I read this book whilst on holiday and found it a very easy and mostly enjoyable read just right for the occasion. I couldn’t fault the quality of the writing but the flashbacks annoyed me a little as it wasn’t always clear who was having the flashback.
There were plenty of light-hearted moments which broke it up, otherwise it could have been a little gloomy. I’m glad I read this book and I'm certain there are other readers who will enjoy it.

Ann Quintilla

This book was such a satisfying read. It has been beautifully written and the portraits of the characters slowly reveals all their hidden depths. Highly recommended.

This book draws you in from the first lines. We have all been in the same situation as Frances - taking the wrong turning - unable to find our way. And poor suffering Dog just sighs.

I felt immediate empathy with Frances, a teacher with a disastrous love life and with a mystery about her father whom she has been told, by her mother, drowned at sea. But her mother won't talk about him. Clearly Frances has grown up feeling unloved by her hypercritical mother and deserted by her father.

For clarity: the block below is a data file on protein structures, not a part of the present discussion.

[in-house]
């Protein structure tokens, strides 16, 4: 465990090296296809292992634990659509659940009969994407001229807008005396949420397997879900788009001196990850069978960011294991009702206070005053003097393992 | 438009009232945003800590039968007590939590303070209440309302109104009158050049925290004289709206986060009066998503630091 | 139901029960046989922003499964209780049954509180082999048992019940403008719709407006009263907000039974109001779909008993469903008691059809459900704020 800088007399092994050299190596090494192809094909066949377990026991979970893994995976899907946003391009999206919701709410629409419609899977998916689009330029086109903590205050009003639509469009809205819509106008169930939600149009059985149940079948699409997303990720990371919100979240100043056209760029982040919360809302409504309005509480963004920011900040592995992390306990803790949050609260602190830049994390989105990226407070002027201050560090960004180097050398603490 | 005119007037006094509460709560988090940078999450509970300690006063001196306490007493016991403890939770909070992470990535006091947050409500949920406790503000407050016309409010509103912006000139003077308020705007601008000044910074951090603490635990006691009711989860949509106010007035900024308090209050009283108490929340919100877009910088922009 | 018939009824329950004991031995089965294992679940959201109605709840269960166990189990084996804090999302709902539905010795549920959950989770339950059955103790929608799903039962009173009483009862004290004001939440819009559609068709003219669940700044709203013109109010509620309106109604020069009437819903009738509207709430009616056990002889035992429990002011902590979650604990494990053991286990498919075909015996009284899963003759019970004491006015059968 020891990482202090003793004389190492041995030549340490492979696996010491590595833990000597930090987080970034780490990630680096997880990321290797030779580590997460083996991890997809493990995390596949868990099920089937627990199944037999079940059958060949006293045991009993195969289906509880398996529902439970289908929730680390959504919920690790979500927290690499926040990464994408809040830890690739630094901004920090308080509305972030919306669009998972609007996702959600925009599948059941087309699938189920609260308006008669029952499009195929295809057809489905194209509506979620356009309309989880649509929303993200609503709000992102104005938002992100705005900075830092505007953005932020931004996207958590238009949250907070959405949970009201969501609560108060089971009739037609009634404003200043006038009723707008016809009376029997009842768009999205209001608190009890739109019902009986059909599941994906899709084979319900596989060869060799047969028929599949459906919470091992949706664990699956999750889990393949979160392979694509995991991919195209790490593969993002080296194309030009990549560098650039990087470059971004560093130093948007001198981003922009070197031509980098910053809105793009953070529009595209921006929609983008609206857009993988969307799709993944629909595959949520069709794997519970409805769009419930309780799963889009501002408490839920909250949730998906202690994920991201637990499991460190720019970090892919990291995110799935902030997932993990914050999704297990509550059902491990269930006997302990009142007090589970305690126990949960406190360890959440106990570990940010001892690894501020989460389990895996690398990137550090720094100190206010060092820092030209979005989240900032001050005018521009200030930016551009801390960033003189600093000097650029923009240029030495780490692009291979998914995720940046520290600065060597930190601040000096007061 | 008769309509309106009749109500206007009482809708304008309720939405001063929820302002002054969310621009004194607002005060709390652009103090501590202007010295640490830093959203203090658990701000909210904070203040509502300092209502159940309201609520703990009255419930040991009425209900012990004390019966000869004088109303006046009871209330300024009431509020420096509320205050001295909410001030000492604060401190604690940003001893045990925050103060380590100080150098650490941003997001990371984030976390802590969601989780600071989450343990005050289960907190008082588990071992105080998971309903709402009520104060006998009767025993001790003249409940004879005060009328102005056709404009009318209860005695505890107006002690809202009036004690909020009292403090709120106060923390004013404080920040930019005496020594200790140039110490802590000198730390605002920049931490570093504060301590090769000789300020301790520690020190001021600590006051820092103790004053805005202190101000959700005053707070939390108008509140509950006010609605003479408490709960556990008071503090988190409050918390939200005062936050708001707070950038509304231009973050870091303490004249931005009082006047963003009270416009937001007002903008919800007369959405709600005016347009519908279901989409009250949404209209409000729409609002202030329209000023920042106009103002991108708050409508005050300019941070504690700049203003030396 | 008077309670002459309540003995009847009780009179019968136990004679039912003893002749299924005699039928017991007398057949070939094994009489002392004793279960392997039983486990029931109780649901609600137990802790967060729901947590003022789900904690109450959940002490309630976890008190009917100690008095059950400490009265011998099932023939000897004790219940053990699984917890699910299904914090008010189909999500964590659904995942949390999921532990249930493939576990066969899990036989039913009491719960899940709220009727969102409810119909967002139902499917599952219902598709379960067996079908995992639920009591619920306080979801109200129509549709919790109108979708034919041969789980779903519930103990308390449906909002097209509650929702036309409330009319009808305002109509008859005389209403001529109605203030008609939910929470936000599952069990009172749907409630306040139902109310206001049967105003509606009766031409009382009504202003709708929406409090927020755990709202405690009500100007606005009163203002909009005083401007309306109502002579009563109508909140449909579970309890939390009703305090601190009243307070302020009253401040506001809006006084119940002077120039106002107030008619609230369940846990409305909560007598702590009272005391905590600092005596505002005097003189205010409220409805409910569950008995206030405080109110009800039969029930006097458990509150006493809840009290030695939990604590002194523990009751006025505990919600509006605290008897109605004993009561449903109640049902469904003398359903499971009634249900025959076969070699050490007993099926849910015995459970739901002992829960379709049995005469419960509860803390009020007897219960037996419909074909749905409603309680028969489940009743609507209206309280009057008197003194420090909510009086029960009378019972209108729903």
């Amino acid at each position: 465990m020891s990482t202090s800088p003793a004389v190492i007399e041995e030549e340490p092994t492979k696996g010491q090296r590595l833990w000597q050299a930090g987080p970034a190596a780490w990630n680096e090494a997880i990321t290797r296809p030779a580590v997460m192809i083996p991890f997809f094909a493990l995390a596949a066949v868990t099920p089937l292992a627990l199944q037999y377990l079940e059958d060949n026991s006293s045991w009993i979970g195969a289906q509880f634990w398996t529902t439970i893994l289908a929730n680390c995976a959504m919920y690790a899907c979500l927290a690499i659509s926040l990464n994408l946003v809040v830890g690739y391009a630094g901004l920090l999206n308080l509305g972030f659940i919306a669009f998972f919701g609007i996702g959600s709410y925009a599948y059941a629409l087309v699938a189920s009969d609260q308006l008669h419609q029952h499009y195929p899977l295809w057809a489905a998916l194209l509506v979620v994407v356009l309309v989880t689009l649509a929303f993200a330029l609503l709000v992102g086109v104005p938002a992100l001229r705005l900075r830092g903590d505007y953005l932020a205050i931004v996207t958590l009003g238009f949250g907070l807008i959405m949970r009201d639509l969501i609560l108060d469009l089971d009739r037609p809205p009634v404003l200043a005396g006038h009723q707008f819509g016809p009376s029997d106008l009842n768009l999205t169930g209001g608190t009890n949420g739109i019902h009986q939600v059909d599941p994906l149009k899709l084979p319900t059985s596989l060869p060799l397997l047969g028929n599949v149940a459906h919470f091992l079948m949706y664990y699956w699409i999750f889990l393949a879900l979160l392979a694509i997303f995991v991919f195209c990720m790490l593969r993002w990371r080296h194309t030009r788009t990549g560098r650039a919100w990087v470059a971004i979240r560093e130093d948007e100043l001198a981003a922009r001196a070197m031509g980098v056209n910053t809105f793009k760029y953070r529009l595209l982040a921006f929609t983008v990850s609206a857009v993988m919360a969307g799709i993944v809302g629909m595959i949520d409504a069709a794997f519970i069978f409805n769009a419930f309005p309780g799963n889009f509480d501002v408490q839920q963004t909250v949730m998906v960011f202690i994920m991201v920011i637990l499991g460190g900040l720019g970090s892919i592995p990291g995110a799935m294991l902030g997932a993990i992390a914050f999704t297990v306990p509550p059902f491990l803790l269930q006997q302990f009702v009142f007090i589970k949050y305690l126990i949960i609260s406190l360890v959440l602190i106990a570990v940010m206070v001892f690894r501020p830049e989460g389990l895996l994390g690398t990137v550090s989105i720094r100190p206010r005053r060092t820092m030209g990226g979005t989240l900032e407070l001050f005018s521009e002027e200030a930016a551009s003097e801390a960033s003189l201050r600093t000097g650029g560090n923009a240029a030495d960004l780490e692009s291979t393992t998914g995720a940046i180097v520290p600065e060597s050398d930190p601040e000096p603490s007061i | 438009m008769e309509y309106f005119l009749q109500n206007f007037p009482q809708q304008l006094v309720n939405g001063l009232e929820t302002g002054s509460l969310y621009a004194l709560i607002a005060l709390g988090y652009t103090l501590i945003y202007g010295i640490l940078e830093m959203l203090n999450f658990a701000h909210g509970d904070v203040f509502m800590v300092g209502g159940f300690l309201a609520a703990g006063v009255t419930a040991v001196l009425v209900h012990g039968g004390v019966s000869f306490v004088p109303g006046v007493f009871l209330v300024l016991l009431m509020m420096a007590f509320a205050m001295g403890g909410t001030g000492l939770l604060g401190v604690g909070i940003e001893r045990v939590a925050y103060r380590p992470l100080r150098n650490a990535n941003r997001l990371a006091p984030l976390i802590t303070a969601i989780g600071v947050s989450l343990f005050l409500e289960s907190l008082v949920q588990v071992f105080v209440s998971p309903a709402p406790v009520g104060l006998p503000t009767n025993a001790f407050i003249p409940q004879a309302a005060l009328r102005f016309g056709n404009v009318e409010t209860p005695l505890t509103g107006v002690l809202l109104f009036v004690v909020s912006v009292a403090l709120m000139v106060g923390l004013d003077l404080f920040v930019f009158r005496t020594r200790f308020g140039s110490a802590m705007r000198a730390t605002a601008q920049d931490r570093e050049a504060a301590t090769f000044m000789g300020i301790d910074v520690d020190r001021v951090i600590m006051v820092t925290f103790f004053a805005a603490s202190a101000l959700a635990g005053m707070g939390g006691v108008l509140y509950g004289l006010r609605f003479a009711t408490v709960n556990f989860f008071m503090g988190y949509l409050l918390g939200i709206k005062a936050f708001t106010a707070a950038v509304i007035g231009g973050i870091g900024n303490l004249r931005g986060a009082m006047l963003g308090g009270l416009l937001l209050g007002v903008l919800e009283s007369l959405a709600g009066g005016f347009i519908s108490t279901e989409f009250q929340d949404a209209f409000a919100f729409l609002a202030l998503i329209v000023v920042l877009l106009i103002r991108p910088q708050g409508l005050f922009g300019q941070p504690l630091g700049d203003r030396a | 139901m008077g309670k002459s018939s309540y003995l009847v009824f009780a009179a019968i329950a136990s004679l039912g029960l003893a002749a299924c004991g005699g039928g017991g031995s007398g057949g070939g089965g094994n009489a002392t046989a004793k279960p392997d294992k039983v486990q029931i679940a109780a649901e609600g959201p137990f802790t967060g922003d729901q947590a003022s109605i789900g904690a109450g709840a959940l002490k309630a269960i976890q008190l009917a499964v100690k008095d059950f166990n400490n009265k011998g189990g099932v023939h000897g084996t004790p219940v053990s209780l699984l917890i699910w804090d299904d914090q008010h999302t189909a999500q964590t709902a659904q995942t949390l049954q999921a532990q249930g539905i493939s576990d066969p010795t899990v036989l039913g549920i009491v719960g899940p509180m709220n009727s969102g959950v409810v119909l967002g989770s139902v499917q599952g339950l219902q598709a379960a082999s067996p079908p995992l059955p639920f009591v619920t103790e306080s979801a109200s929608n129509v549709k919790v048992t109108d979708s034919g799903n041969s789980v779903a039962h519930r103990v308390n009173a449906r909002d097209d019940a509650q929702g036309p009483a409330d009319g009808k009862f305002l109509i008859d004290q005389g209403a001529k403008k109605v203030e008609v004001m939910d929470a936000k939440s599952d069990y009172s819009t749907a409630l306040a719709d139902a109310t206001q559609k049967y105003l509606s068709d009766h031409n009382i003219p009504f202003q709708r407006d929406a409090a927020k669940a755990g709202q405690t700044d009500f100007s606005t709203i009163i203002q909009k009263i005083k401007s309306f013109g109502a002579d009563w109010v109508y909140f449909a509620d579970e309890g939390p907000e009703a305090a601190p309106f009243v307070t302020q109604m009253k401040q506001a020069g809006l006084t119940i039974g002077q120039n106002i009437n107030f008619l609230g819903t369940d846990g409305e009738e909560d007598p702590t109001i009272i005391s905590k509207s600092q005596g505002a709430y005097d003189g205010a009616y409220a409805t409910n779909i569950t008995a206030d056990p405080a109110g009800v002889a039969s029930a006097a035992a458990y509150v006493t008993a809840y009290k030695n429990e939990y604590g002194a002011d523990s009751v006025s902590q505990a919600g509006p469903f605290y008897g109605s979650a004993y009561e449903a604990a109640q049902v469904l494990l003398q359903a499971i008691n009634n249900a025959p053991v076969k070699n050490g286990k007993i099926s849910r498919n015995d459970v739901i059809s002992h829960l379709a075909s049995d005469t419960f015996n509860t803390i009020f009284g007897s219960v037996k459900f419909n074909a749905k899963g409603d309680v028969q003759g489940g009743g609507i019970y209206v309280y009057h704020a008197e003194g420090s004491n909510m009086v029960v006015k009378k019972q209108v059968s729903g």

From her mother's bizarre behavior it is clear she has dementia and one day she begs Frances to find Martin Pilgrim, Frances's father.

The only constant in her life is Jackson, a fellow teacher, with whom she has had a disastrous sexual encounter. Despite her actions it is plain she loves him. It is also clear that he loves her. Interestingly they both have a pet. Frances has Dog and Jackson has a cat 'Callaghan'.

Then her 'second mother', Jean, reveals a secret and an address. Frances sets out to find her father.

What I liked so much about this book was the way characters were revealed, not by blunt descriptions but by subtle 'showings'. If you never understood the difference between 'showing' and 'telling' after reading this book it will become so obvious.

This book was such a satisfying read. It has been beautifully written and the portraits of the characters slowly reveals all their hidden depths. Highly recommended.

Book Information

ISBN: 9781473669581
Publication date: 14th June 2018
Author: Lex Coulton
Publisher: John Murray Publishers Ltd an imprint of Hodder & Stoughton General Division
Format: Hardback
Pagination: 304 pages
Genres: Reader Reviewed Books, Debuts of the Month, eBook Favourites, Humour, Literary Fiction,
Categories: Modern & contemporary fiction (post c 1945),